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Doing Less, Not More, About Common Patient Complaints

October 13th, 2016

INDIANAPOLIS – Common symptoms such as fatigue and pain don’t have a definitive disease-based explanation a third of the time, and a new review suggests that physicians consider doing less in the initial visit, only responding with diagnostic tests and imaging studies if the symptoms persist after a month or so.

About half of all primary care office visits involve complaints without clear-cut causes, according to the research published recently in the Annals of Internal Medicine. The review was based on analysis of studies on common symptoms plus a quarter-century of patient care and research related to symptom management.

"Only if there are red flags for serious problems like cardiovascular disease or cancer should the doctor typically do more at the initial visit. Testing can be reserved until a follow-up appointment for the subgroup of patients whose symptoms haven't diminished," said author Kurt Kroenke, MD, a Regenstrief Institute research scientist, Chancellor's Professor at the IU School of Medicine and an investigator at the Veterans Affairs Center for Health Information and Communication.

Kroenke noted that patients often come to see internal medicine and primary care physicians because they suffer from one or more common symptoms of unknown cause such as back pain, fatigue or sleep issues. "They may be depressed or anxious. These patients want answers,” he added.

To provide answers, physicians typically complete a medical history and do a physical examination focused on the symptoms. While diagnostic tests and imaging studies often are ordered at the initial visit, such tests are often an unnecessary expense, Kroenke said. In fact, according to the study, three-quarters of the information needed for diagnosis can be pulled from the patient's medical history.

"But it's counterproductive for the doctor to say to the patient that they shouldn't worry as everything is normal," he conceded. "Studies that we and others have conducted show that there is an unmet patient need to know what a symptom is and how long it might last."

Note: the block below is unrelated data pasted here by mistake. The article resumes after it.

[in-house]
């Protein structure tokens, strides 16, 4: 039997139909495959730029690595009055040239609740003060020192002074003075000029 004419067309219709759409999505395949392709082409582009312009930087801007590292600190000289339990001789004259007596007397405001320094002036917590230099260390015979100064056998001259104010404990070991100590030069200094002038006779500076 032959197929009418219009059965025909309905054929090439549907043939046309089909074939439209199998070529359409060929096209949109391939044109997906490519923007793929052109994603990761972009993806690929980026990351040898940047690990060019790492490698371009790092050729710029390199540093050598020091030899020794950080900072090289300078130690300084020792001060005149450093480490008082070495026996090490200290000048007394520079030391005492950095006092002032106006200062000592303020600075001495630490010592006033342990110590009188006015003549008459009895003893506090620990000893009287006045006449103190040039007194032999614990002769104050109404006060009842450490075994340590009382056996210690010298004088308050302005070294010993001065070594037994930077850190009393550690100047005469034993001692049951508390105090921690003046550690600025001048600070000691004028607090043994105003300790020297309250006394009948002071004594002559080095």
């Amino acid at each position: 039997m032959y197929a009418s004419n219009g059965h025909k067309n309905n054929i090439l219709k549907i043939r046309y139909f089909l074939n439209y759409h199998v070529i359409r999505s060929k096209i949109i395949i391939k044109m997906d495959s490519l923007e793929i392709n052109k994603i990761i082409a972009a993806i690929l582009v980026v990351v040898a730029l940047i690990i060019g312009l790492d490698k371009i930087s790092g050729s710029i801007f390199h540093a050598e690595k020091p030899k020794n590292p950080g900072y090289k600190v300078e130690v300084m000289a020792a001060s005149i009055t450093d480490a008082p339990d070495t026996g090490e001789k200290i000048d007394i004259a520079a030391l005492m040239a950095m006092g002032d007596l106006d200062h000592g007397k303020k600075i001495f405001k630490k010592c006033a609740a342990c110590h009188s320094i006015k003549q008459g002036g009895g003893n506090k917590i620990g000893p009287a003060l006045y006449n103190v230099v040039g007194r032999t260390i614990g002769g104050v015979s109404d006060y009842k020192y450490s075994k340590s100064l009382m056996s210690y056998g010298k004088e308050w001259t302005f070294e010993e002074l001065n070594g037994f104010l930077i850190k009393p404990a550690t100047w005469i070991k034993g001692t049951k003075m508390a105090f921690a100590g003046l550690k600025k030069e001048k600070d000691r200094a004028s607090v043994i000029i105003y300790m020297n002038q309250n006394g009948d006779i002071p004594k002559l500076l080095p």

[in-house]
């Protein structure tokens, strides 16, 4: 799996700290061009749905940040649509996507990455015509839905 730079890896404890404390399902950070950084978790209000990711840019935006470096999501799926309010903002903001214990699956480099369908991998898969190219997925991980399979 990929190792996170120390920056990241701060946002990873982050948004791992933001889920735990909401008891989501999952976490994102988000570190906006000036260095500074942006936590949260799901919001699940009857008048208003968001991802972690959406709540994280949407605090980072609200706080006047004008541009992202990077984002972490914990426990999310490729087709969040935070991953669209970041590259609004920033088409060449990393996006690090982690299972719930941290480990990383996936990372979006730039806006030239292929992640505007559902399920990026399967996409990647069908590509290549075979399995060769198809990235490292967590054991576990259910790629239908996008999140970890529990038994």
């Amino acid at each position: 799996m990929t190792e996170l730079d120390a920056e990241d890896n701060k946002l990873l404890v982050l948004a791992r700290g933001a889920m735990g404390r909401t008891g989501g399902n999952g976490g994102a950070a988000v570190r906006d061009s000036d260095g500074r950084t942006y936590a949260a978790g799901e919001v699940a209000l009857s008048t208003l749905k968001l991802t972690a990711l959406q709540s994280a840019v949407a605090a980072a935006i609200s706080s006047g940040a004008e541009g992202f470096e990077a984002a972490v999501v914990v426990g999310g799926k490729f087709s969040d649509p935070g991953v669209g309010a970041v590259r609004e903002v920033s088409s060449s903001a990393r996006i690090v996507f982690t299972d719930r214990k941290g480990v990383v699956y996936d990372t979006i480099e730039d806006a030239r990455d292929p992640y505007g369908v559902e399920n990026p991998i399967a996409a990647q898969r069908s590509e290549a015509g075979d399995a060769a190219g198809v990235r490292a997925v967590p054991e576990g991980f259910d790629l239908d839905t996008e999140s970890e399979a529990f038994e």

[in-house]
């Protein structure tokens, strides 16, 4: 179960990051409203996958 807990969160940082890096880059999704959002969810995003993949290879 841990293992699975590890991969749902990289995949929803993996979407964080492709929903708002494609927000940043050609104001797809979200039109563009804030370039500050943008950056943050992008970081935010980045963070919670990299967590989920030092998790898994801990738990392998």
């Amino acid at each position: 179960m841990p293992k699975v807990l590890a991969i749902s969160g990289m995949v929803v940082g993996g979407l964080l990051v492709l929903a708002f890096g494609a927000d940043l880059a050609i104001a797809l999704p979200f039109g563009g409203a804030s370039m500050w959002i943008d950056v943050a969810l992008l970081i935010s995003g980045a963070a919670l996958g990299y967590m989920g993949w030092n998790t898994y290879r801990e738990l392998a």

Instead, Kroenke’s article recommends that the physician talk with the patient about how symptoms are common, may improve gradually, often are responsive to symptom-specific treatments including self-management and are not cause for concern about 75% of the time. The patient should be advised to return in four to six weeks if symptoms don't improve, at which point, tests should be conducted.

Here is Kroenke’s reasoning on taking a wait-and-see approach in many cases:

  • At least one-third of common symptoms do not have a clear-cut disease-based explanation.
  • A patient's medical history alone yields 75% of diagnostic information.
  • Physical and psychological symptoms commonly co-occur.
  • Most patients have multiple symptoms rather than a single symptom.
  • Symptoms become chronic or recurrent in 20 to 25% of patients.
  • Serious causes that are not apparent after initial evaluation seldom emerge later.
  • Some medications and behavioral interventions are effective for multiple types of symptoms.
  • Measuring treatment response with valid scales can be helpful.
  • Communication has therapeutic value, including providing an explanation and likely prognosis but not "normalizing" the symptom.

"Changing how doctors treat symptoms regardless of underlying cause won't be easy," he said. "Physicians are better reimbursed for tests and procedures than for taking medical histories and having conversations with patients. As we evaluate what is best for patients with common symptoms, we also need to reconsider how health care dollars are allocated."

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